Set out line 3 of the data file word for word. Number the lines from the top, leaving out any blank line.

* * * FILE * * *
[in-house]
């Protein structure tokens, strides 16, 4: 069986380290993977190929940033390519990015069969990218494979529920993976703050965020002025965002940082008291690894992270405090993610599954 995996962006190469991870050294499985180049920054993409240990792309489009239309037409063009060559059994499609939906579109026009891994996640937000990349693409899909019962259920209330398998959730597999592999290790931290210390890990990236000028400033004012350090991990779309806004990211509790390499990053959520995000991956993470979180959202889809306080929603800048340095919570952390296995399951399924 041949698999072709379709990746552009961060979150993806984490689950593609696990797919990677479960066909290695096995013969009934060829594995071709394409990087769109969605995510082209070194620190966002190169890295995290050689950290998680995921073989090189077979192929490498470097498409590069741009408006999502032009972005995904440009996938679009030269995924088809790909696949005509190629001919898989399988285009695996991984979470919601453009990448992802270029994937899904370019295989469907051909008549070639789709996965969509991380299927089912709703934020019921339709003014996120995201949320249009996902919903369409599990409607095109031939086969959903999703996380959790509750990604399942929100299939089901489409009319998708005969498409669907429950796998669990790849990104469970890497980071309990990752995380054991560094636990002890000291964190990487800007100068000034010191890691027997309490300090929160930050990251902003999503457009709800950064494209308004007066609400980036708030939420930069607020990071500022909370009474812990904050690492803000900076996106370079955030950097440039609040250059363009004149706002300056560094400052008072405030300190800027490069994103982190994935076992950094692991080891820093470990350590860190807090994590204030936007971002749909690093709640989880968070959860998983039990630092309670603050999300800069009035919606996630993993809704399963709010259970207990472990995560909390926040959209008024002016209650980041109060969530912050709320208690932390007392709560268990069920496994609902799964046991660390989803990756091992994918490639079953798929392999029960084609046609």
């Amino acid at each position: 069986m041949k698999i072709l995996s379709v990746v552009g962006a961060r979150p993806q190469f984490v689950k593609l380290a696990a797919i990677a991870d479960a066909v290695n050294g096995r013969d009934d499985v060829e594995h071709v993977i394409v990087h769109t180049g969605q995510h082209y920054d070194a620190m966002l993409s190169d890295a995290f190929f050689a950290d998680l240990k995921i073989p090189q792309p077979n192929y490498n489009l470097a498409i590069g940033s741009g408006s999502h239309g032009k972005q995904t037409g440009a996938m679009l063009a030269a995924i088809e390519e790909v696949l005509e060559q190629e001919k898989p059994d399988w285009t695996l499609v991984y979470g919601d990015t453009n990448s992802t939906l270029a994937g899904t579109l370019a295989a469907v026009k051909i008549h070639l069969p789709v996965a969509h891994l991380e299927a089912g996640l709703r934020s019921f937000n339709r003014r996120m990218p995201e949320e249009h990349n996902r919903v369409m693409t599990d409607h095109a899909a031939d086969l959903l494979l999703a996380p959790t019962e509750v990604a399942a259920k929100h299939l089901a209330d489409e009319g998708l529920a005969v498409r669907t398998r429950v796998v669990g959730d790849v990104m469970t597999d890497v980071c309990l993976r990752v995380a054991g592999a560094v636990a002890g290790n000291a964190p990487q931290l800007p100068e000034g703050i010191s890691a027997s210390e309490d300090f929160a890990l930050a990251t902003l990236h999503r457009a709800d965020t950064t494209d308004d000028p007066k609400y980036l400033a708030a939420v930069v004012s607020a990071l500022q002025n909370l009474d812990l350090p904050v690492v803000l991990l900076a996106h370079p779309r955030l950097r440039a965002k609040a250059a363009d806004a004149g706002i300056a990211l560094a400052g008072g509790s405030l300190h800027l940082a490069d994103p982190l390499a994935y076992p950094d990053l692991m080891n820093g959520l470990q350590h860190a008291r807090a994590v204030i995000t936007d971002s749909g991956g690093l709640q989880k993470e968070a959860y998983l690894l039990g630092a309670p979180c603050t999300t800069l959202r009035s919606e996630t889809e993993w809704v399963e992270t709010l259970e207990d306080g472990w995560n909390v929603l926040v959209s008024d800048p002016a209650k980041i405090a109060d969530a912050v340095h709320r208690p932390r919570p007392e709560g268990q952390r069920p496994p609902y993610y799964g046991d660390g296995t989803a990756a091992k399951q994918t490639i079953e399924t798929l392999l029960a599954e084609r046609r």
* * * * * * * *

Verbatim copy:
């Amino acid at each position: 069986m041949k698999i072709l995996s379709v990746v552009g962006a961060r979150p993806q190469f984490v689950k593609l380290a696990a797919i990677a991870d479960a066909v290695n050294g096995r013969d009934d499985v060829e594995h071709v993977i394409v990087h769109t180049g969605q995510h082209y920054d070194a620190m966002l993409s190169d890295a995290f190929f050689a950290d998680l240990k995921i073989p090189q792309p077979n192929y490498n489009l470097a498409i590069g940033s741009g408006s999502h239309g032009k972005q995904t037409g440009a996938m679009l063009a030269a995924i088809e390519e790909v696949l005509e060559q190629e001919k898989p059994d399988w285009t695996l499609v991984y979470g919601d990015t453009n990448s992802t939906l270029a994937g899904t579109l370019a295989a469907v026009k051909i008549h070639l069969p789709v996965a969509h891994l991380e299927a089912g996640l709703r934020s019921f937000n339709r003014r996120m990218p995201e949320e249009h990349n996902r919903v369409m693409t599990d409607h095109a899909a031939d086969l959903l494979l999703a996380p959790t019962e509750v990604a399942a259920k929100h299939l089901a209330d489409e009319g998708l529920a005969v498409r669907t398998r429950v796998v669990g959730d790849v990104m469970t597999d890497v980071c309990l993976r990752v995380a054991g592999a560094v636990a002890g290790n000291a964190p990487q931290l800007p100068e000034g703050i010191s890691a027997s210390e309490d300090f929160a890990l930050a990251t902003l990236h999503r457009a709800d965020t950064t494209d308004d000028p007066k609400y980036l400033a708030a939420v930069v004012s607020a990071l500022q002025n909370l009474d812990l350090p904050v690492v803000l991990l900076a996106h370079p779309r955030l950097r440039a965002k609040a250059a363009d806004a004149g706002i300056a990211l560094a400052g008072g509790s405030l300190h800027l940082a490069d994103p982190l390499a994935y076992p950094d990053l692991m080891n820093g959520l470990q350590h860190a008291r807090a994590v204030i995000t936007d971002s749909g991956g690093l709640q989880k993470e968070a959860y998983l690894l039990g630092a309670p979180c603050t999300t800069l959202r009035s919606e996630t889809e993993w809704v399963e992270t709010l259970e207990d306080g472990w995560n909390v929603l926040v959209s008024d800048p002016a209650k980041i405090a109060d969530a912050v340095h709320r208690p932390r919570p007392e709560g268990q952390r069920p496994p609902y993610y799964g046991d660390g296995t989803a990756a091992k399951q994918t490639i079953e399924t798929l392999l029960a599954e084609r046609r």